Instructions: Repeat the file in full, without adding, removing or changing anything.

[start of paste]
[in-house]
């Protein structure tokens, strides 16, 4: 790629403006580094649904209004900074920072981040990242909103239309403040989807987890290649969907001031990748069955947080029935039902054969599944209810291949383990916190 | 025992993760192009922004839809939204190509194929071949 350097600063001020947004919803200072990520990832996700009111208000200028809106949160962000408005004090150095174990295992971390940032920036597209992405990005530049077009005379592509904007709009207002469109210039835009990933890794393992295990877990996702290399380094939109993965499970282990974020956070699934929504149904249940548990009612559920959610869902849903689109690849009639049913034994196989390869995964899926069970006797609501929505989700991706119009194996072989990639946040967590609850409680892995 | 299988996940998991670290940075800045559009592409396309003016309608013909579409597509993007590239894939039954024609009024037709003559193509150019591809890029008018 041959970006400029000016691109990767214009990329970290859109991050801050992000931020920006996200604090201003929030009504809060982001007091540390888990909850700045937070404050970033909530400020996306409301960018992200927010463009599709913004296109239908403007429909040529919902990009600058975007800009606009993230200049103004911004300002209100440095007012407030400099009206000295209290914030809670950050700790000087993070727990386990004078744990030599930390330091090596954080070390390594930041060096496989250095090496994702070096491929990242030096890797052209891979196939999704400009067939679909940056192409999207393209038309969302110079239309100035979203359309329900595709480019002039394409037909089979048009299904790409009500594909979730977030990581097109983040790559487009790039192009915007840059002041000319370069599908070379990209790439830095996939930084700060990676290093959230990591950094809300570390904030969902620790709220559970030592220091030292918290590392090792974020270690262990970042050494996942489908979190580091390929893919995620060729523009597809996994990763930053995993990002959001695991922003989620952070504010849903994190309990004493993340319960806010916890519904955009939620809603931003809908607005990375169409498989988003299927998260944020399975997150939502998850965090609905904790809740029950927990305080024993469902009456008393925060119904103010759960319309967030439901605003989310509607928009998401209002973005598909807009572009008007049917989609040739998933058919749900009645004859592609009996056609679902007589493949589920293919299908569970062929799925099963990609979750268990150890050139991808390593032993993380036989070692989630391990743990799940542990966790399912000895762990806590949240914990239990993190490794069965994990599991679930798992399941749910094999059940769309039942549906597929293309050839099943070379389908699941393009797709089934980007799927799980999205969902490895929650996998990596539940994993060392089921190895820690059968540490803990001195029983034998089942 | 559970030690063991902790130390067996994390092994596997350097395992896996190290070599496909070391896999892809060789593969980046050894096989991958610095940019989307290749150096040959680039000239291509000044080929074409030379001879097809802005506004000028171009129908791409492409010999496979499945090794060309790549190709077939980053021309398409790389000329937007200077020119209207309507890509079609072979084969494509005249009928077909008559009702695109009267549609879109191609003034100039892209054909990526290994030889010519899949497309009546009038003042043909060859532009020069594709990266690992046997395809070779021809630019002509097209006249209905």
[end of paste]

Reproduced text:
[in-house]
């Protein structure tokens, strides 16, 4: 790629403006580094649904209004900074920072981040990242909103239309403040989807987890290649969907001031990748069955947080029935039902054969599944209810291949383990916190 | 025992993760192009922004839809939204190509194929071949 350097600063001020947004919803200072990520990832996700009111208000200028809106949160962000408005004090150095174990295992971390940032920036597209992405990005530049077009005379592509904007709009207002469109210039835009990933890794393992295990877990996702290399380094939109993965499970282990974020956070699934929504149904249940548990009612559920959610869902849903689109690849009639049913034994196989390869995964899926069970006797609501929505989700991706119009194996072989990639946040967590609850409680892995 | 299988996940998991670290940075800045559009592409396309003016309608013909579409597509993007590239894939039954024609009024037709003559193509150019591809890029008018 041959970006400029000016691109990767214009990329970290859109991050801050992000931020920006996200604090201003929030009504809060982001007091540390888990909850700045937070404050970033909530400020996306409301960018992200927010463009599709913004296109239908403007429909040529919902990009600058975007800009606009993230200049103004911004300002209100440095007012407030400099009206000295209290914030809670950050700790000087993070727990386990004078744990030599930390330091090596954080070390390594930041060096496989250095090496994702070096491929990242030096890797052209891979196939999704400009067939679909940056192409999207393209038309969302110079239309100035979203359309329900595709480019002039394409037909089979048009299904790409009500594909979730977030990581097109983040790559487009790039192009915007840059002041000319370069599908070379990209790439830095996939930084700060990676290093959230990591950094809300570390904030969902620790709220559970030592220091030292918290590392090792974020270690262990970042050494996942489908979190580091390929893919995620060729523009597809996994990763930053995993990002959001695991922003989620952070504010849903994190309990004493993340319960806010916890519904955009939620809603931003809908607005990375169409498989988003299927998260944020399975997150939502998850965090609905904790809740029950927990305080024993469902009456008393925060119904103010759960319309967030439901605003989310509607928009998401209002973005598909807009572009008007049917989609040739998933058919749900009645004859592609009996056609679902007589493949589920293919299908569970062929799925099963990609979750268990150890050139991808390593032993993380036989070692989630391990743990799940542990966790399912000895762990806590949240914990239990993190490794069965994990599991679930798992399941749910094999059940769309039942549906597929293309050839099943070379389908699941393009797709089934980007799927799980999205969902490895929650996998990596539940994993060392089921190895820690059968540490803990001195029983034998089942 | 559970030690063991902790130390067996994390092994596997350097395992896996190290070599496909070391896999892809060789593969980046050894096989991958610095940019989307290749150096040959680039000239291509000044080929074409030379001879097809802005506004000028171009129908791409492409010999496979499945090794060309790549190709077939980053021309398409790389000329937007200077020119209207309507890509079609072979084969494509005249009928077909008559009702695109009267549609879109191609003034100039892209054909990526290994030889010519899949497309009546009038003042043909060859532009020069594709990266690992046997395809070779021809630019002509097209006249209905």